But understand: it is possible to be baptized at some point and call oneself a Christian without actually believing in Jesus on the Last Day, and that’s the last point that Jesus makes. On the Last Day the King Himself will come into the wedding hall to see the guests. Jesus doesn’t even mention here what the King will do with those outside the Church. He simply refers to everything outside the Church as “outer darkness.” The King will come into the wedding hall of the Church to begin the marriage feast that has no end. When He comes, He will see who is wearing the wedding garment and who is not.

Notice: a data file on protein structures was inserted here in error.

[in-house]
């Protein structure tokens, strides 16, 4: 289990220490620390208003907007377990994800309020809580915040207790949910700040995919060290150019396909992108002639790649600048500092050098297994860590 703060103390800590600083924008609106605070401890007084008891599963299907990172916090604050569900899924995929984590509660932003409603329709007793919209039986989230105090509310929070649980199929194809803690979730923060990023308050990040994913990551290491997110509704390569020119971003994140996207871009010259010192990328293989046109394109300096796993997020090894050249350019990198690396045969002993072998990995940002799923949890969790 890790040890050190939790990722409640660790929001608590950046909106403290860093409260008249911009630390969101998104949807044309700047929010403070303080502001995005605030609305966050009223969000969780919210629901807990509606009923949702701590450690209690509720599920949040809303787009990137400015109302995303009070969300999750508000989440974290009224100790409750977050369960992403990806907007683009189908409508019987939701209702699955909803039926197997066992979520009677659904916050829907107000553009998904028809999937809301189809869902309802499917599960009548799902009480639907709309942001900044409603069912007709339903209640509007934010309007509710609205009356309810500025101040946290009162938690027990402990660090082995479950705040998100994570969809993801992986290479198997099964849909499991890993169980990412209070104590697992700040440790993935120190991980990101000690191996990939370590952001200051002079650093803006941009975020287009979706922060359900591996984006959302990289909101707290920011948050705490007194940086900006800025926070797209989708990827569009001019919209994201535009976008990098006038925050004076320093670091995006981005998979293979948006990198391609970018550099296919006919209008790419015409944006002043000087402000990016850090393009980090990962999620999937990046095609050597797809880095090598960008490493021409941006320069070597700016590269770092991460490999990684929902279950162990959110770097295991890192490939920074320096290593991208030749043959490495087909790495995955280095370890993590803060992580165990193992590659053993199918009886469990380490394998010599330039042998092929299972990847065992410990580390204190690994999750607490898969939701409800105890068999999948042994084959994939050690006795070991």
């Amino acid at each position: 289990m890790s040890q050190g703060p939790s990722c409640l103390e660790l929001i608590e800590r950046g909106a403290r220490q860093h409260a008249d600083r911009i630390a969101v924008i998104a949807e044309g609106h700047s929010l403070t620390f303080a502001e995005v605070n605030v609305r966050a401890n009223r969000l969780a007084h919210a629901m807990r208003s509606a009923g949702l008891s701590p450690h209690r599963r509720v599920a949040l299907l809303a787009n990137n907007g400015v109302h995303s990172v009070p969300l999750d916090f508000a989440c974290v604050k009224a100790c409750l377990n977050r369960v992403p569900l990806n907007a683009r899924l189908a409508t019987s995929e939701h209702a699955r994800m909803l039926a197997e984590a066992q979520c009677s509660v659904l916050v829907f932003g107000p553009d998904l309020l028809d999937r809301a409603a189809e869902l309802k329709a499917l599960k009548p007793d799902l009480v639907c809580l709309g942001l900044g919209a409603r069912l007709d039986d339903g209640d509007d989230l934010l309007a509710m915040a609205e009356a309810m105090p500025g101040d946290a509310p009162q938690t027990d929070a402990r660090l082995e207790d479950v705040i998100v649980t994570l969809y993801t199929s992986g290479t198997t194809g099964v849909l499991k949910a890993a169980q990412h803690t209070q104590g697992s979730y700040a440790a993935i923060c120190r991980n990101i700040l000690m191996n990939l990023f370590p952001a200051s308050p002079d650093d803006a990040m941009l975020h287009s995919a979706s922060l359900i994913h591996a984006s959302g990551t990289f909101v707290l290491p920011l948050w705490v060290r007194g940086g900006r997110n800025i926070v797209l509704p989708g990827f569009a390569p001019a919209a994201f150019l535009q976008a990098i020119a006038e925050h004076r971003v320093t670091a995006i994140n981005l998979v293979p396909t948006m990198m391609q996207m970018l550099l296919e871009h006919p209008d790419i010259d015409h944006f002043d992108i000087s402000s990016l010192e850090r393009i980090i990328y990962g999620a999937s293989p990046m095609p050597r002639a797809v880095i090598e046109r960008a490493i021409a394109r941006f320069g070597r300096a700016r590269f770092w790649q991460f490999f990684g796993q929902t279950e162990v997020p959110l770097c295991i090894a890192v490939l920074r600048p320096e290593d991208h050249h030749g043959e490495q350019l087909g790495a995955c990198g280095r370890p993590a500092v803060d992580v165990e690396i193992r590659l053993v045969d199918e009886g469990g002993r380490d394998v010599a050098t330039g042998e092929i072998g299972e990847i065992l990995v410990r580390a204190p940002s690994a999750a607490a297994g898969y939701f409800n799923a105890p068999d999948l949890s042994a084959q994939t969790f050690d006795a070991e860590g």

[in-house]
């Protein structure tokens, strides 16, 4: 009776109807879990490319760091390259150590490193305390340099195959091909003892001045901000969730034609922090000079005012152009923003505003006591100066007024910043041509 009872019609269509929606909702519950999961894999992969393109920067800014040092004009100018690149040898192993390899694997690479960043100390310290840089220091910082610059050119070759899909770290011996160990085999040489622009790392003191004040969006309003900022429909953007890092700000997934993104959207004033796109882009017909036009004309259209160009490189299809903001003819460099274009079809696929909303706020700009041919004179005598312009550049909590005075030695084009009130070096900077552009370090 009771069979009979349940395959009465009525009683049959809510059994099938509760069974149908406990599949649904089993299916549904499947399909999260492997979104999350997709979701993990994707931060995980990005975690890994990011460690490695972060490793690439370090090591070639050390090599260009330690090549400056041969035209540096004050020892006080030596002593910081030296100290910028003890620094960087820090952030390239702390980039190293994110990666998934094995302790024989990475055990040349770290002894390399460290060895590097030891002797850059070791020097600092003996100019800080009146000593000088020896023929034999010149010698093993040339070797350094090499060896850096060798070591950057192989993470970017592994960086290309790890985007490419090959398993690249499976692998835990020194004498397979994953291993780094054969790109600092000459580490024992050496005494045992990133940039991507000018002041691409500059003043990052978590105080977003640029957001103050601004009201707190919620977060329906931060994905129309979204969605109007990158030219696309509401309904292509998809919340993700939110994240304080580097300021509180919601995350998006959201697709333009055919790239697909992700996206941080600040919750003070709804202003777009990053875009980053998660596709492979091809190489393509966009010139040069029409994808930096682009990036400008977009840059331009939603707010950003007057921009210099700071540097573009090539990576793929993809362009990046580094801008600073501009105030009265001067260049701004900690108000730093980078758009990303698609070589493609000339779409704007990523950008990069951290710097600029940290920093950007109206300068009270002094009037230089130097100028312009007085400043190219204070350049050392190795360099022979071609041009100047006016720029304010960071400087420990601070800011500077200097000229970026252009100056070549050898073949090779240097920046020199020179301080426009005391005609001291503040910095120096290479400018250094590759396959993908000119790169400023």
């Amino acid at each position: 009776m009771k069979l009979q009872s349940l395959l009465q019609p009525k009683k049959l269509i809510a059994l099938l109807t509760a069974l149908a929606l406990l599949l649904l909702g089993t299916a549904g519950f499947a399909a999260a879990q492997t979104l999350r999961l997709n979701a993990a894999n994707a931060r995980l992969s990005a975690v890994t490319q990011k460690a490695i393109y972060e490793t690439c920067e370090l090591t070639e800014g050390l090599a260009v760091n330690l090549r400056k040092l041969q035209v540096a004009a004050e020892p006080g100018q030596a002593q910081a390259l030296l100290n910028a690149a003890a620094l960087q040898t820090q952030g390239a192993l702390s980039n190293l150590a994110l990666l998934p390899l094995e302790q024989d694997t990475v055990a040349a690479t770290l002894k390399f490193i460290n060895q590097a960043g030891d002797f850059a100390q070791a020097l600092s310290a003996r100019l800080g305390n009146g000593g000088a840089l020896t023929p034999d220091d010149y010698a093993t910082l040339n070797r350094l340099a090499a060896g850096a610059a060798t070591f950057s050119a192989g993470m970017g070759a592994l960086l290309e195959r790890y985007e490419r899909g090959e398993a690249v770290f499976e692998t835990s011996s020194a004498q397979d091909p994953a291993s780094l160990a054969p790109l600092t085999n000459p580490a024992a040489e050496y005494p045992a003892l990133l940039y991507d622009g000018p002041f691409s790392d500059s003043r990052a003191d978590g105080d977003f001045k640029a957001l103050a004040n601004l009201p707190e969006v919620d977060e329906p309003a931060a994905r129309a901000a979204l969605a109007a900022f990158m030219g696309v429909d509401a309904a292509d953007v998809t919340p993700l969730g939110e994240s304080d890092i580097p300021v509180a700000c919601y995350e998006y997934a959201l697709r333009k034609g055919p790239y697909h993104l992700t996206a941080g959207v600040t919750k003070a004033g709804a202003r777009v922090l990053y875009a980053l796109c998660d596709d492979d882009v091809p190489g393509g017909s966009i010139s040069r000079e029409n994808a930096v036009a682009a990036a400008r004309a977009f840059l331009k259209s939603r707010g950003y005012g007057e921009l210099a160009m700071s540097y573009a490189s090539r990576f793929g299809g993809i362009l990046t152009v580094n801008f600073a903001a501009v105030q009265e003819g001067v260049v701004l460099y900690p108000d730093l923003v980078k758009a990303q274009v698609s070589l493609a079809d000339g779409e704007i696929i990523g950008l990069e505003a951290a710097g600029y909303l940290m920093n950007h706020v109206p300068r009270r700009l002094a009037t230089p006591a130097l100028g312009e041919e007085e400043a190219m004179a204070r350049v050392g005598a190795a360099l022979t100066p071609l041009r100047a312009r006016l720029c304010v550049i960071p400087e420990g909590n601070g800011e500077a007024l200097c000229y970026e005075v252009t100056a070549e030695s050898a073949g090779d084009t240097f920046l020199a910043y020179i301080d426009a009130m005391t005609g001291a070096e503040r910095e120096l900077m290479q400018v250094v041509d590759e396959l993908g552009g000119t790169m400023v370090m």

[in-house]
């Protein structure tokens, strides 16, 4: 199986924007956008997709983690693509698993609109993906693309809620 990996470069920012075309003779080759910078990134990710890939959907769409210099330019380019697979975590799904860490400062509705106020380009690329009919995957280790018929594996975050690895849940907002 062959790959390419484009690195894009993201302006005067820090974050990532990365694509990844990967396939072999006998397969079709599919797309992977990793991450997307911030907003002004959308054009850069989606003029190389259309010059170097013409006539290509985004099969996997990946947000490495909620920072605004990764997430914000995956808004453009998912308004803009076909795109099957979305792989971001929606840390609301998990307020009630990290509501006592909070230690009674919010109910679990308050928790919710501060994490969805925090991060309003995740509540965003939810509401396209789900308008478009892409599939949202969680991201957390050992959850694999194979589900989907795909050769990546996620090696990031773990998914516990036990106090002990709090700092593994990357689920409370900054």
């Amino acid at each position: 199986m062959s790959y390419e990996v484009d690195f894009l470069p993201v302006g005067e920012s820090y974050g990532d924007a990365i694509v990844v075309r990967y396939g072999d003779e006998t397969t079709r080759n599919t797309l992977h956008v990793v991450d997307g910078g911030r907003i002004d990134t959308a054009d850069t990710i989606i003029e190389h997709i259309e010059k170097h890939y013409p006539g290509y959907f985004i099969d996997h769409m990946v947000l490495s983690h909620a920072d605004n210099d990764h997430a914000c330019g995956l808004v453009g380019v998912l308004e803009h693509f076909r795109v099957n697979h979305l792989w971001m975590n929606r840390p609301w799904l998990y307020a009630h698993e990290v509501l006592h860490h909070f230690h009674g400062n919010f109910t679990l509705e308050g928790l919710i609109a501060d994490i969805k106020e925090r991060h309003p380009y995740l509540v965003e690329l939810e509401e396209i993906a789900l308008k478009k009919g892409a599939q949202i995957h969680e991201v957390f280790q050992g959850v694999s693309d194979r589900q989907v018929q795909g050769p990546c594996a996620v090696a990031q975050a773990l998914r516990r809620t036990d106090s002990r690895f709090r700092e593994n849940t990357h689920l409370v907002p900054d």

The wedding garment was a special garment given to every guest at a wedding. In Jesus’ parable, the King finds a man who is not wearing it, and it does not go well for him: Bind him hand and foot, take him away, and cast him into outer darkness; there will be weeping and gnashing of teeth.’ What is the wedding garment that God gives through the Means of Grace? Again, it is faith in Christ. As Paul says to the Galatians, You are all sons of God through faith in Christ Jesus. For as many of you as were baptized into Christ have put on Christ. Baptism happens once and gives us Christ for a garment. But faith in Christ—that’s not something that “happens.” That’s something that a person wears, like clothing. To trust in Christ is to wear Him around all the time. It’s that garment that God sees and counts a person worthy because of it—worthy to remain at the feast and spend eternity there. But many will be found on the Last Day who called themselves Christians, who entered the wedding hall of the Church, but who, at some point, walk away from faith, who take off Christ, even if they never officially leave the Christian Church.